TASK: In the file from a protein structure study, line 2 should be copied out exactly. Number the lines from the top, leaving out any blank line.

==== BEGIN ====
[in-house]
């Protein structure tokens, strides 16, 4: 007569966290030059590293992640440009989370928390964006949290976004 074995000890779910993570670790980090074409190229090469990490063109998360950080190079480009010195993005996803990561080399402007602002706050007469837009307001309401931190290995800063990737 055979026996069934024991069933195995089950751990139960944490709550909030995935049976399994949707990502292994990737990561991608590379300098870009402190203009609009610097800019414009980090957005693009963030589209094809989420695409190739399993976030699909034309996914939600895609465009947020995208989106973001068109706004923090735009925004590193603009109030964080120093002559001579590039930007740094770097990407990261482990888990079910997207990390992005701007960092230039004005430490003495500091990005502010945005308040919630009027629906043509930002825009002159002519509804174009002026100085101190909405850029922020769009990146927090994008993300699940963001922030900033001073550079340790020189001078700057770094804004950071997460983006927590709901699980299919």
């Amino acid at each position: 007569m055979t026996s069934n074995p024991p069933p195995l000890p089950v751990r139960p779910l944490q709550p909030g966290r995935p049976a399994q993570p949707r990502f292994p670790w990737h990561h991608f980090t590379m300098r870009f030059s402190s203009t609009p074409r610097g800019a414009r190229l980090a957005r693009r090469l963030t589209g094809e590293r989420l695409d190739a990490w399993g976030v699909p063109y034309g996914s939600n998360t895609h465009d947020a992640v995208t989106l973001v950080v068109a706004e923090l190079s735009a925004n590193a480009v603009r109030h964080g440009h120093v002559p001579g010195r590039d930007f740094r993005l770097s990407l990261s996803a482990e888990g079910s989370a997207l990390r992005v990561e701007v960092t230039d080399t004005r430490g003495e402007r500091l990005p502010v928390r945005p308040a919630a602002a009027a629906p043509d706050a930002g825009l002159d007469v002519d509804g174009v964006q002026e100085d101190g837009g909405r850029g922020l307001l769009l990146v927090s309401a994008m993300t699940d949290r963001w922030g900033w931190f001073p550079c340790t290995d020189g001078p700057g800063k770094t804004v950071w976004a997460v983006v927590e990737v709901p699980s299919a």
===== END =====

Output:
């Protein structure tokens, strides 16, 4: 007569966290030059590293992640440009989370928390964006949290976004 074995000890779910993570670790980090074409190229090469990490063109998360950080190079480009010195993005996803990561080399402007602002706050007469837009307001309401931190290995800063990737 055979026996069934024991069933195995089950751990139960944490709550909030995935049976399994949707990502292994990737990561991608590379300098870009402190203009609009610097800019414009980090957005693009963030589209094809989420695409190739399993976030699909034309996914939600895609465009947020995208989106973001068109706004923090735009925004590193603009109030964080120093002559001579590039930007740094770097990407990261482990888990079910997207990390992005701007960092230039004005430490003495500091990005502010945005308040919630009027629906043509930002825009002159002519509804174009002026100085101190909405850029922020769009990146927090994008993300699940963001922030900033001073550079340790020189001078700057770094804004950071997460983006927590709901699980299919």